Joel Fox: For small business, one good bill, one bad — There are obviously more than two bills that the Legislature is considering which would affect small business in either a positive or negative way, but for this writing, two to focus on is a measure to help small business gain the resources necessary to thrive while also looking at one of those gut-and-amend measures that suddenly pop up to threaten business’ function. Fox in Fox & Hounds

Presidential Politics

Donald Trump still has a path to victory, but it’s a tough one, USC/LA Times poll shows – Although he trails in nearly all national surveys and polls of most battleground states, Donald Trump still has a potential route to victory, albeit a difficult one that would require him to coax many people who sat out the last election to vote this time around, the USC Dornsife/Los Angeles Times Daybreak tracking poll finds. LA Times article

Trump to make quick trip to Mexico before immigration speech — In a surprise move, Donald Trump will travel to Mexico on Wednesday to meet with President Enrique Pena Nieto, just hours before the Republican delivers a highly anticipated speech on immigration. AP articleLA Times articleNew York Times article
California Government Today:

Senate Daily File

Assembly Daily File

News Stories

Top Stories

Kern supervisors launch budget review – and get an earful — Tempers, still hot after a contentious budget process that ended last week, flared again Tuesday as the Kern County Board of Supervisors launched a county-wide effort to streamline government, save money and survive financial crisis. Bakersfield Californian article

California farm revenue plunges in 2015 – Farm revenue in California dropped by more than $9 billion last year as the drought forced farmers to scramble for water and crucial commodities declined in price, according to data released by the state and federal governments Tuesday. Sacramento Bee article 

Jobs and the Economy

Merced County envisions Castle as future state manufacturing hub – Merced County will move forward with a plan to develop Castle Commerce Center into a manufacturing hub that officials hope will create nearly 10,000 jobs and draw up to $1 billion in investments. Merced Sun-Star article

Villapudua upset by comment, note; blames SEIU 1021 members – San Joaquin County Supervisor Carlos Villapudua said while he understands the plight of the Service Employees Union International 1021, the union has crossed the line in recent weeks. Stockton Record article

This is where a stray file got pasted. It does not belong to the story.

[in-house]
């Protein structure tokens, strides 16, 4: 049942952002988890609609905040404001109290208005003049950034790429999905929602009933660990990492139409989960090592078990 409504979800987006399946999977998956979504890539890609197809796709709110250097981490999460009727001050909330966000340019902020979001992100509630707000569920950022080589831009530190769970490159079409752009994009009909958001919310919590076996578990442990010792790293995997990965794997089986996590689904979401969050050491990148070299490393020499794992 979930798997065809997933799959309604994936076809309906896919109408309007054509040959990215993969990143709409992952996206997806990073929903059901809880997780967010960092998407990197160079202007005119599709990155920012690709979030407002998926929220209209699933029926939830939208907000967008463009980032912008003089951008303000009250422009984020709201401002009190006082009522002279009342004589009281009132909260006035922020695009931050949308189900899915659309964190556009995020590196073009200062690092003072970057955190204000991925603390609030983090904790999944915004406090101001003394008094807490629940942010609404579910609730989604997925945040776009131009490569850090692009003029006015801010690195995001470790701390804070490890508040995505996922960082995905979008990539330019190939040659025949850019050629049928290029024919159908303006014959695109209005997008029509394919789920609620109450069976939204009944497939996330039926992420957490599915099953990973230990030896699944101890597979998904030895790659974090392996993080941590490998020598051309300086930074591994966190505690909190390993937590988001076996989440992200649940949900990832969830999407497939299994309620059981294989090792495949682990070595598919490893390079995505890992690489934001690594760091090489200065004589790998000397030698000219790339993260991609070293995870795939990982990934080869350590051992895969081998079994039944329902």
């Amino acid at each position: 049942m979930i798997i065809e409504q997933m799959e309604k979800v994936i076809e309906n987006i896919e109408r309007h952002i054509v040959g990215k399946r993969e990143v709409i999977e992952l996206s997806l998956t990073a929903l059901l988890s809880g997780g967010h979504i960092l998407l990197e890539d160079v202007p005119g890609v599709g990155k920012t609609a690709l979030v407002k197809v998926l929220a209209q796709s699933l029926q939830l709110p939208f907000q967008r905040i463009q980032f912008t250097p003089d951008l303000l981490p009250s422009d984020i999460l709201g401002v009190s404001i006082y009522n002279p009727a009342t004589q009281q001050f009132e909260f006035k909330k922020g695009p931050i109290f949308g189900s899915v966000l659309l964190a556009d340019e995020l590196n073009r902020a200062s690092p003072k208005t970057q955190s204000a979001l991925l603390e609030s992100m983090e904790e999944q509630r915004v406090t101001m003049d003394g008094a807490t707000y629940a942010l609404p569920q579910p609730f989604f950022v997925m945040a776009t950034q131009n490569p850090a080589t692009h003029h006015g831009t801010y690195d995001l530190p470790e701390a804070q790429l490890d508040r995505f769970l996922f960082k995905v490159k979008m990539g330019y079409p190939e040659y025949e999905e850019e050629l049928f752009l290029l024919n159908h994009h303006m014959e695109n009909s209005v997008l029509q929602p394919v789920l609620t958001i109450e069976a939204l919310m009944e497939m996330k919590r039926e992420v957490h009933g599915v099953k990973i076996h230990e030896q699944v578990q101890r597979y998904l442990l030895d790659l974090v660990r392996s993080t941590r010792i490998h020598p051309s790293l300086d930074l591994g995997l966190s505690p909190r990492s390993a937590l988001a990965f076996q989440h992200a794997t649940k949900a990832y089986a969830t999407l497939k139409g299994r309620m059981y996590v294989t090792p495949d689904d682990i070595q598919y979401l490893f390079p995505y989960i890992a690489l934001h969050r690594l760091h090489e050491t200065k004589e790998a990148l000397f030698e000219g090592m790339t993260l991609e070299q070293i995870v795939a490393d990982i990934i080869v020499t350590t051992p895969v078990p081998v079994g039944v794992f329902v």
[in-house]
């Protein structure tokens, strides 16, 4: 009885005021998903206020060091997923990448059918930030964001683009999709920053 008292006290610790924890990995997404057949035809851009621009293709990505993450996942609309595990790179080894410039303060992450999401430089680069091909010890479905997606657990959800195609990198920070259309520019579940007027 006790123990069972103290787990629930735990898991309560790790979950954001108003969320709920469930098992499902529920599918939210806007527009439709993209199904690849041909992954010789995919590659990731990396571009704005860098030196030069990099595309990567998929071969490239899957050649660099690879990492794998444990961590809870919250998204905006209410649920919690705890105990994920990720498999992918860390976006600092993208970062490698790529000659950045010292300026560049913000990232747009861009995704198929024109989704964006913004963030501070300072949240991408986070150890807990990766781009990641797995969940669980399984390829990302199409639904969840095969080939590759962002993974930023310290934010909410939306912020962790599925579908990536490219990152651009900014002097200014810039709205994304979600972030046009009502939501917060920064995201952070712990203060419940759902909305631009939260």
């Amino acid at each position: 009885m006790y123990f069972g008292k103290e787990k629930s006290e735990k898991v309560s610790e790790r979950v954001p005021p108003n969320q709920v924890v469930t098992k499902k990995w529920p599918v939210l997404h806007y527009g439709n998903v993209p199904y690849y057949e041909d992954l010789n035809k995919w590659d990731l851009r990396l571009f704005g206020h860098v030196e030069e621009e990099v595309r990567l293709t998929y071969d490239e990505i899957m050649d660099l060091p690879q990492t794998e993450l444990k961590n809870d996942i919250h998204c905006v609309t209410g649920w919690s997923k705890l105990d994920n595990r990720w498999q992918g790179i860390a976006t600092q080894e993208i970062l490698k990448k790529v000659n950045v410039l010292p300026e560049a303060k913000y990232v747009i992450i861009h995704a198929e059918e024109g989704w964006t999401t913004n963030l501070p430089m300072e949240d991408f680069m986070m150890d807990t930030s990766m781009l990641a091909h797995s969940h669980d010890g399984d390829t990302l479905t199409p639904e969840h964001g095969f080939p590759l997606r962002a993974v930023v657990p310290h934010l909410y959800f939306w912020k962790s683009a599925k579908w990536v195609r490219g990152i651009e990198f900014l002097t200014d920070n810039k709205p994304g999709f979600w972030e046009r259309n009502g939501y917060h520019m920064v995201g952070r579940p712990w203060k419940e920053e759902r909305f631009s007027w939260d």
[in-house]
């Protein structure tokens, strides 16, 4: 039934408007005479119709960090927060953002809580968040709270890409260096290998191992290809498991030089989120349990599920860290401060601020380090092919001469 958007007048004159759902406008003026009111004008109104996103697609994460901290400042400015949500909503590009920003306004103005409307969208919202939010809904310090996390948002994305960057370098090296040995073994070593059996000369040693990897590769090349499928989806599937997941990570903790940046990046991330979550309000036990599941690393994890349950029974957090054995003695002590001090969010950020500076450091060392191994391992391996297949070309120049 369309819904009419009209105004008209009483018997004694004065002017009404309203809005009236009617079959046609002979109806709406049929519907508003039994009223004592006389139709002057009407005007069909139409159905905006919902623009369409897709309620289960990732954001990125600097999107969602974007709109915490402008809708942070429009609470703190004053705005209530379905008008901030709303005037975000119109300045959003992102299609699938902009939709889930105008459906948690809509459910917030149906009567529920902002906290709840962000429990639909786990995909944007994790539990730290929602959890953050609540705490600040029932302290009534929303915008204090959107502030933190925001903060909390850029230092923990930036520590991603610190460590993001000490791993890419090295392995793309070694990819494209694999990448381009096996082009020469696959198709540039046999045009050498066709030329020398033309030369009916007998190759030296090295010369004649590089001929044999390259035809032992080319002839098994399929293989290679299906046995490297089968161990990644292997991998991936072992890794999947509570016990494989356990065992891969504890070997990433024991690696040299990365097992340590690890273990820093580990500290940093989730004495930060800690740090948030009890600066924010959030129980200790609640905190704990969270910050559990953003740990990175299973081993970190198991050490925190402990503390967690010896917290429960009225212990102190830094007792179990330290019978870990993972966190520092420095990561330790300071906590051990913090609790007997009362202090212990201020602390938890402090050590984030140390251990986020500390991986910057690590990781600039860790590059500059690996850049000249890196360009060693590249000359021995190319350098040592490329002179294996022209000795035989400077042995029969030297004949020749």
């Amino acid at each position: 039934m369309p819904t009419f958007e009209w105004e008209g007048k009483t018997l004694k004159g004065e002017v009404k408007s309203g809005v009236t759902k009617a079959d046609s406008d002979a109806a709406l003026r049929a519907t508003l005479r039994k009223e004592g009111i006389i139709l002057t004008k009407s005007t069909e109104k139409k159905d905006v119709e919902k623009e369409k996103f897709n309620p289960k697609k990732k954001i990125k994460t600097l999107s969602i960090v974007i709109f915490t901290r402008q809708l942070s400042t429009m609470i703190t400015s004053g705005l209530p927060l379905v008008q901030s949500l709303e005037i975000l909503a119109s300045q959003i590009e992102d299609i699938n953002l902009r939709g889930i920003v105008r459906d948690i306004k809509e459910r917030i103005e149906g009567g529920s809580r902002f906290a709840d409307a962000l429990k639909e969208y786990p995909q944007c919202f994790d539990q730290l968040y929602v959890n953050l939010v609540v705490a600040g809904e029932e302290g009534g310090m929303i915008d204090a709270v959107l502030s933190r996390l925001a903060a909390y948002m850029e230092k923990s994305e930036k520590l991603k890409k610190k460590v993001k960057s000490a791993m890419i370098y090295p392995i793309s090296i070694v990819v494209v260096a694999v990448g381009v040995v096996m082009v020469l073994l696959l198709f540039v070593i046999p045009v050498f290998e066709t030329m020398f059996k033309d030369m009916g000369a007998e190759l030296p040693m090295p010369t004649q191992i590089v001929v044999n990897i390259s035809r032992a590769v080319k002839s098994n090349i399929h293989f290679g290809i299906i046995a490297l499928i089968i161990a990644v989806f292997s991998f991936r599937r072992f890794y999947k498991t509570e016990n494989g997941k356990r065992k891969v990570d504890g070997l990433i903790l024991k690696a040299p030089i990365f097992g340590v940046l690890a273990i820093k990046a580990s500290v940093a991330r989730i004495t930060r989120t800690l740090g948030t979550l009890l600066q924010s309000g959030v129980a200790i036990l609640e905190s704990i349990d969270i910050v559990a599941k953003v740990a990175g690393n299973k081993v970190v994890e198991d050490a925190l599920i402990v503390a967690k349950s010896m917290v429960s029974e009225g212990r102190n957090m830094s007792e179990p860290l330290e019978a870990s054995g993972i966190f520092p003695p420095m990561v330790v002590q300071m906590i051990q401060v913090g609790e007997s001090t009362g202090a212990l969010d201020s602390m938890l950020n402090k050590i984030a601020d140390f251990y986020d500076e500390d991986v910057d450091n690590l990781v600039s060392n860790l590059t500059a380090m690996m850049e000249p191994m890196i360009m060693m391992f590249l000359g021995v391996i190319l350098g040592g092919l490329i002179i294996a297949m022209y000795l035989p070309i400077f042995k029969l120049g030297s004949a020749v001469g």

Starbucks leaves downtown Merced storefront empty – There were few people Tuesday on the typically busy Main Street sidewalk outside the downtown Starbucks, a popular draw for foot traffic since opening in 1999, according to city staff. The 425 W. Main St. location closed Saturday, according to neighboring business owners. The signs have been removed from the building and the windows have been obstructed from the inside by brown butcher paper. Merced Sun-Star article

Nicholas Ortiz: On Kern’s vital oil and gas industry, Salas gets it – The president/CEO of the Greater Bakersfield Chamber of Commerce writes, “We don’t always agree — in fact we diverge on some major issues — but (Assemblymember Rudy) Salas is always willing to listen to our perspective and seek ways to partner. Our community is fortunate to have an Assemblyman who protects our economic opportunity as well as our quality of life.” Ortiz op-ed in Bakersfield Californian

Message to tech firms from Palo Alto mayor: Go away. Please – In an election year, with nearly constant squawking from presidential candidates about well-paying jobs, the mayor of Palo Alto has an unusual message for some of the cash-flush tech companies based here: Go away. Please. New York Times article

Cisco and others slash a combined 1,500 jobs in Silicon Valley — Despite record levels of tech employment fueled by a hiring boom, employment cutbacks have jolted workers at Cisco Systems Inc. and other tech firms in Silicon Valley, reductions that combined would erase about 1,500 jobs. LA Times article

 Sacramento Bee: Give Sacramento credit for capping arena tab – The city’s deal with the Kings capped the taxpayer contribution toward construction of Golden 1 Center at $255 million, meaning the team would have to cover any increases. Good thing, too, because the total price tag is now $556.6 million. Sacramento Bee editorial